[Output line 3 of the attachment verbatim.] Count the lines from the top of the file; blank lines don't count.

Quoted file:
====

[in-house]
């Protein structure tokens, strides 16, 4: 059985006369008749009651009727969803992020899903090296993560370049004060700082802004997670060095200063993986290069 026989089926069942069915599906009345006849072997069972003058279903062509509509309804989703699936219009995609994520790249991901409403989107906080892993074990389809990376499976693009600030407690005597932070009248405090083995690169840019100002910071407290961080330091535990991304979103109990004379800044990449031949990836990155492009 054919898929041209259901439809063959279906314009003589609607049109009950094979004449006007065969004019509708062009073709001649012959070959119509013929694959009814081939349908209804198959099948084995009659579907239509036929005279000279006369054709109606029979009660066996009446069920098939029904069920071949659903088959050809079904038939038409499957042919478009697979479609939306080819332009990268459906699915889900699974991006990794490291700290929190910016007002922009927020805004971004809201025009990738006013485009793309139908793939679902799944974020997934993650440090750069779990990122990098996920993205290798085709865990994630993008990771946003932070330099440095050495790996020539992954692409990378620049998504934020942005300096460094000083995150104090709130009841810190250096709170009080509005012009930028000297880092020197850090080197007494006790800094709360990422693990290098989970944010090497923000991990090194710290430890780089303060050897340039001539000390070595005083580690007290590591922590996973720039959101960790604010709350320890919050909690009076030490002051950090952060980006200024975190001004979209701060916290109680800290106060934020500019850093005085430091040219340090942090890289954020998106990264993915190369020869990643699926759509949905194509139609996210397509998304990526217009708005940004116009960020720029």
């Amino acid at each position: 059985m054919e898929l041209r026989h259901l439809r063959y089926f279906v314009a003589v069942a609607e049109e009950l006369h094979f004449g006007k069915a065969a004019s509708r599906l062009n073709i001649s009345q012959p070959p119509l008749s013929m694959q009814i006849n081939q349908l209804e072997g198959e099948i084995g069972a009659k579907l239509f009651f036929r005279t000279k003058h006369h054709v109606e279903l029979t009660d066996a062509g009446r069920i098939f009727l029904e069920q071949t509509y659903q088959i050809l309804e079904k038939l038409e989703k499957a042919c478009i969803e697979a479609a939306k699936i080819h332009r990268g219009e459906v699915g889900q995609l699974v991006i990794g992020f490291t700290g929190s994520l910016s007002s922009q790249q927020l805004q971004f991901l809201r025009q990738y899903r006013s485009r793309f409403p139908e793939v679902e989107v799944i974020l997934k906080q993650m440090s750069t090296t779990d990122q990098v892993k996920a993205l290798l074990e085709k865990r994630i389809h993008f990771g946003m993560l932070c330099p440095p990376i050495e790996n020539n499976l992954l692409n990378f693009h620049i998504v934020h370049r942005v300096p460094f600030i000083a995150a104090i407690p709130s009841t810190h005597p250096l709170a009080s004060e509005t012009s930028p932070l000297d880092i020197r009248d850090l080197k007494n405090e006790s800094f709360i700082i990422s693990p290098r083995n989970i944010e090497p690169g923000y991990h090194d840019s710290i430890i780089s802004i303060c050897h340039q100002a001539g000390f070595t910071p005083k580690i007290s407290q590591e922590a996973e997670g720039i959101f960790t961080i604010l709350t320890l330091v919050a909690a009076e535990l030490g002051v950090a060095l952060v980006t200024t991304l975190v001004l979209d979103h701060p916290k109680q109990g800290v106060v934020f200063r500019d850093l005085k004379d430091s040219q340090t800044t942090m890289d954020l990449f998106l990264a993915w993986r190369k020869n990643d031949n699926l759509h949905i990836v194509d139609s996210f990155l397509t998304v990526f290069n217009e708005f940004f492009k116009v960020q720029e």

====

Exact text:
């Amino acid at each position: 059985m054919e898929l041209r026989h259901l439809r063959y089926f279906v314009a003589v069942a609607e049109e009950l006369h094979f004449g006007k069915a065969a004019s509708r599906l062009n073709i001649s009345q012959p070959p119509l008749s013929m694959q009814i006849n081939q349908l209804e072997g198959e099948i084995g069972a009659k579907l239509f009651f036929r005279t000279k003058h006369h054709v109606e279903l029979t009660d066996a062509g009446r069920i098939f009727l029904e069920q071949t509509y659903q088959i050809l309804e079904k038939l038409e989703k499957a042919c478009i969803e697979a479609a939306k699936i080819h332009r990268g219009e459906v699915g889900q995609l699974v991006i990794g992020f490291t700290g929190s994520l910016s007002s922009q790249q927020l805004q971004f991901l809201r025009q990738y899903r006013s485009r793309f409403p139908e793939v679902e989107v799944i974020l997934k906080q993650m440090s750069t090296t779990d990122q990098v892993k996920a993205l290798l074990e085709k865990r994630i389809h993008f990771g946003m993560l932070c330099p440095p990376i050495e790996n020539n499976l992954l692409n990378f693009h620049i998504v934020h370049r942005v300096p460094f600030i000083a995150a104090i407690p709130s009841t810190h005597p250096l709170a009080s004060e509005t012009s930028p932070l000297d880092i020197r009248d850090l080197k007494n405090e006790s800094f709360i700082i990422s693990p290098r083995n989970i944010e090497p690169g923000y991990h090194d840019s710290i430890i780089s802004i303060c050897h340039q100002a001539g000390f070595t910071p005083k580690i007290s407290q590591e922590a996973e997670g720039i959101f960790t961080i604010l709350t320890l330091v919050a909690a009076e535990l030490g002051v950090a060095l952060v980006t200024t991304l975190v001004l979209d979103h701060p916290k109680q109990g800290v106060v934020f200063r500019d850093l005085k004379d430091s040219q340090t800044t942090m890289d954020l990449f998106l990264a993915w993986r190369k020869n990643d031949n699926l759509h949905i990836v194509d139609s996210f990155l397509t998304v990526f290069n217009e708005f940004f492009k116009v960020q720029e």